What Is A Will
In simple terms, a will is a legal document that dictates how you want your assets to be distributed after you die. A will includes specific directions on how you wish your estate to be distributed after your death, including provisions for any tangible personal property that you may own – jewelry, furniture, and the like, as well as naming guardians for any minor children. It also indicates what sources will be used to pay any estate taxes and debts that are due, and it names an executor who will be responsible for the settlement of your estate. It ends with your signature, the signatures of the required number of witnesses, and typically a notary public’s oath about the validity of the various signatures.
Why Do I
Need A Will
A will gives you choices about who will receive what you own when you pass away.
In common language, a will is a list of your decisions about what should happen to your stuff when you die.
I know writing a will is hard. You have to think about your mortality and how the world could possibly continue without you. My husband never had one until the day our first son was born. It protects the legacy you want to leave for your family.
Virtually every person— married, divorced, single, childless, parent, in good health, in bad health— should have a will for the simple reason that without one, you cannot determine who should receive your property. Each state has a default plan for how property must be distributed if you die without a will, with the default (and mandatory) scheme depending on your marital status, whether you have children, if you have any living parents or siblings, and other criteria. Furthermore, even if you die with no living relatives, the state will not permit distributions to a friend, a favorite charity, or any non-related person. Instead, the property will most likely end up going to the state.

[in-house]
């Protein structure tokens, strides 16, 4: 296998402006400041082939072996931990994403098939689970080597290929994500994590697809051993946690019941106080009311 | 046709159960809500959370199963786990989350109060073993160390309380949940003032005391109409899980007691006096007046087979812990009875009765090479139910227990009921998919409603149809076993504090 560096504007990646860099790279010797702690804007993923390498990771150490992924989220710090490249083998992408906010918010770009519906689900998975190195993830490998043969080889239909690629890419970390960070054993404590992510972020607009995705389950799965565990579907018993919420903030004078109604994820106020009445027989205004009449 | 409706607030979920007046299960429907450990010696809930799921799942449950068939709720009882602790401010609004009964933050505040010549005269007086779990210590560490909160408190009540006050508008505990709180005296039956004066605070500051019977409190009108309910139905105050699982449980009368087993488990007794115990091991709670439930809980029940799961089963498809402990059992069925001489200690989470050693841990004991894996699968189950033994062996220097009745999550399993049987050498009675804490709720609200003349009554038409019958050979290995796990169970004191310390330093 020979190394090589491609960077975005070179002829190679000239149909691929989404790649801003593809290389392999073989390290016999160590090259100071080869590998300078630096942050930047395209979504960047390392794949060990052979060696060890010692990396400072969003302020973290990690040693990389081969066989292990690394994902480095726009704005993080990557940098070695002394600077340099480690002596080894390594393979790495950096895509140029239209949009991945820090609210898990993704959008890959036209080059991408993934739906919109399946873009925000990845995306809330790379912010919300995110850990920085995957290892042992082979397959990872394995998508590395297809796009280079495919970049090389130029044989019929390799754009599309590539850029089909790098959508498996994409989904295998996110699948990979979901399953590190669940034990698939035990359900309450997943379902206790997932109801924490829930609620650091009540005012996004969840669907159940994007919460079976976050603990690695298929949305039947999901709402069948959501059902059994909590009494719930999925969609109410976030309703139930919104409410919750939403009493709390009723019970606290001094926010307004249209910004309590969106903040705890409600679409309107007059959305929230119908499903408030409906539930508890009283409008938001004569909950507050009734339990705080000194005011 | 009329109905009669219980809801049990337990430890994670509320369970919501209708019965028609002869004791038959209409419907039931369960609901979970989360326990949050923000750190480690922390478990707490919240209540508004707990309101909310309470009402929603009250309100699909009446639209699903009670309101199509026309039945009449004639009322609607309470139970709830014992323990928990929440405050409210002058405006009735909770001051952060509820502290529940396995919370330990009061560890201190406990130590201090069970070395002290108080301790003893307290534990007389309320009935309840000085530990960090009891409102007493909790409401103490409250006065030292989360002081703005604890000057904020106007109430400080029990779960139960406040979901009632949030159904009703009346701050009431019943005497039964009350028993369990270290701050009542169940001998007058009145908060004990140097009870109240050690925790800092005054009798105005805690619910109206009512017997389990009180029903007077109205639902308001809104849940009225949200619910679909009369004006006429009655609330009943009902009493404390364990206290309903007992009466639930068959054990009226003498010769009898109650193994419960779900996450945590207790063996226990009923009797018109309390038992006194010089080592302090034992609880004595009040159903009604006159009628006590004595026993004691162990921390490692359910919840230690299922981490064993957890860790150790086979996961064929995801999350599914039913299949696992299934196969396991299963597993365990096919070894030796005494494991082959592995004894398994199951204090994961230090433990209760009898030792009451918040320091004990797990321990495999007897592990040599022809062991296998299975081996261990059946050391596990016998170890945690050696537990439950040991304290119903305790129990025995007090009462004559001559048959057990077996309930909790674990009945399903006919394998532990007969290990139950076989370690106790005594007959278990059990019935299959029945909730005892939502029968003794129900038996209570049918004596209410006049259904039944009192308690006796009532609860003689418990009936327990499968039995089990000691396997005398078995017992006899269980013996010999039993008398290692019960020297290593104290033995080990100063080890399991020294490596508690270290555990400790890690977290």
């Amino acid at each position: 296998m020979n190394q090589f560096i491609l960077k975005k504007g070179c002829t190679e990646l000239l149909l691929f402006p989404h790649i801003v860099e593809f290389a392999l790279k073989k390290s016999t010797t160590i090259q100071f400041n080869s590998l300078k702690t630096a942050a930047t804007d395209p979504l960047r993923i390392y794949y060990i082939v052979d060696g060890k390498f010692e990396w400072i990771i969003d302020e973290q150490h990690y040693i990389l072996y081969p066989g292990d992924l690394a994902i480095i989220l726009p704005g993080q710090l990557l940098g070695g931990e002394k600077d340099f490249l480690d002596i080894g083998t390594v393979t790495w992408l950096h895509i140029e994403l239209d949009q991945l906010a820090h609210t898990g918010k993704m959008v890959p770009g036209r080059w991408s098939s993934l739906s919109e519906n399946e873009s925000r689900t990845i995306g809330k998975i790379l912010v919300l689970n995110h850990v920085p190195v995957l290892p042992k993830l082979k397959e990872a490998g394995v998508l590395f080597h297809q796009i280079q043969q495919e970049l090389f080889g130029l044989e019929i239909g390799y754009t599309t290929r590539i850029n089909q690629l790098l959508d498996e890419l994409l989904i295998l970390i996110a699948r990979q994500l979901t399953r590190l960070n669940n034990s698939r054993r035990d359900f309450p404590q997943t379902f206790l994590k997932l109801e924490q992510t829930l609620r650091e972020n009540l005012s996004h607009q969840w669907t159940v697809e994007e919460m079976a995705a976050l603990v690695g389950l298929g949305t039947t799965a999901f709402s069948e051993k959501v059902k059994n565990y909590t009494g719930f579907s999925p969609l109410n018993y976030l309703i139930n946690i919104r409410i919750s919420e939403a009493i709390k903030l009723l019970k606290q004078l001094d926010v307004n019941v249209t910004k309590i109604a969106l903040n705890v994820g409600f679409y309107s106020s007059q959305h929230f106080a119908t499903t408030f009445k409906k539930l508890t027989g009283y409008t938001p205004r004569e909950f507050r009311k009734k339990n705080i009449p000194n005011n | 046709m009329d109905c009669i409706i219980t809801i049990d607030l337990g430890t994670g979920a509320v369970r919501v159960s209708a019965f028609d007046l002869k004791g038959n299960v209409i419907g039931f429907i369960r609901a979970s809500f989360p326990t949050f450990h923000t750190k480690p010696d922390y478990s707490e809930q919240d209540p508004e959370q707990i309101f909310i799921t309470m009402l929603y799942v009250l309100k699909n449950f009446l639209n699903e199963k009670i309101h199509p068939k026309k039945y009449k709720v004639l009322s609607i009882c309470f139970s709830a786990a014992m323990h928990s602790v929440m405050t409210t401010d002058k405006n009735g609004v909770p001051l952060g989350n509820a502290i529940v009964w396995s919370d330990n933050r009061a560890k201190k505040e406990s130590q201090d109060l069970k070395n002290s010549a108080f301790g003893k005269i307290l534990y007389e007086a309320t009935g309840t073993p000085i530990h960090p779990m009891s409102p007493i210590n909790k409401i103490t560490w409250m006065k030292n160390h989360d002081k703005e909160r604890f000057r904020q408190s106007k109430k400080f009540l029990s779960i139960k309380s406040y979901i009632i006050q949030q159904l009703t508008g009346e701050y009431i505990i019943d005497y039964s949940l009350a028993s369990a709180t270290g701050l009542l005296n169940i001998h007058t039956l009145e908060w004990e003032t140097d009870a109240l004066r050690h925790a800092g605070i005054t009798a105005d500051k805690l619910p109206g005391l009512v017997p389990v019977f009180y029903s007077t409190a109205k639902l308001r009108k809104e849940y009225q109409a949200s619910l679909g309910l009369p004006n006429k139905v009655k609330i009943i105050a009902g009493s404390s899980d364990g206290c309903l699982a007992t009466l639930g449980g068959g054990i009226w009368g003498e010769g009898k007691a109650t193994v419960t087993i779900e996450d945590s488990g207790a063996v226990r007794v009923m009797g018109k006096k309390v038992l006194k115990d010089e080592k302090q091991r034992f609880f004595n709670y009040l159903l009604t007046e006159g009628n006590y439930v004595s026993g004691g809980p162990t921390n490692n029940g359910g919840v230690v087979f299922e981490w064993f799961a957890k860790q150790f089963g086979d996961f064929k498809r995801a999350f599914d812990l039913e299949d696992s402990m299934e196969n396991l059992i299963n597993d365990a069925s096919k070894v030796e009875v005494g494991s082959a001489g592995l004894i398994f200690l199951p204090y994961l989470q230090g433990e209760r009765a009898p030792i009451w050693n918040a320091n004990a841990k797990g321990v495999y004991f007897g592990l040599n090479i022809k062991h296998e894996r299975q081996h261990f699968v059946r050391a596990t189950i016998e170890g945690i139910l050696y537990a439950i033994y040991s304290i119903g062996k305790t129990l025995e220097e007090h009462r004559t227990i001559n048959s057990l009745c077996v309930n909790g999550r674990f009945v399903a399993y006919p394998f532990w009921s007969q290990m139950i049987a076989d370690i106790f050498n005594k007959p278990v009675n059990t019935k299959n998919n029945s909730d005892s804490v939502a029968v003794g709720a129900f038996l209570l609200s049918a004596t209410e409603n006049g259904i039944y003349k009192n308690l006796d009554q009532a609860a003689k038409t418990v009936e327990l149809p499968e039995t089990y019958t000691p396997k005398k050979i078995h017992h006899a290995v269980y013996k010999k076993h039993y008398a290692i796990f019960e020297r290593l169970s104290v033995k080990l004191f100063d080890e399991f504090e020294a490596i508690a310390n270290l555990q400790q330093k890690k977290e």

What Is Probate
If you die with a will in place, the executor named in the will typically presents the will to the local clerk of court and asks the court to authorize the executor’s administration of the estate. This process of presenting the will and administering the estate is called the “probate” process. The probate process generally is fairly informal – the executor presents the will, is authorized to administer the estate, determines the beneficiaries and creditors entitled to the money or other property, makes the distributions, files any tax or probate documents with the various government entities, and closes the estate, all within the proscribed and monitored timeframe. If the executor sees potential problems with the will or foresees a will contest, he or she may request a more formal process, but this rarely is needed.
If you die without a will – known as intestate— the local court must monitor the estate’s administration even more closely. This is because the court—not a will—provides all of the authority to act. The administration and closing of the estate generally requires more court involvement, often more publicity, and definitely more red tape.
What Should You Do Now
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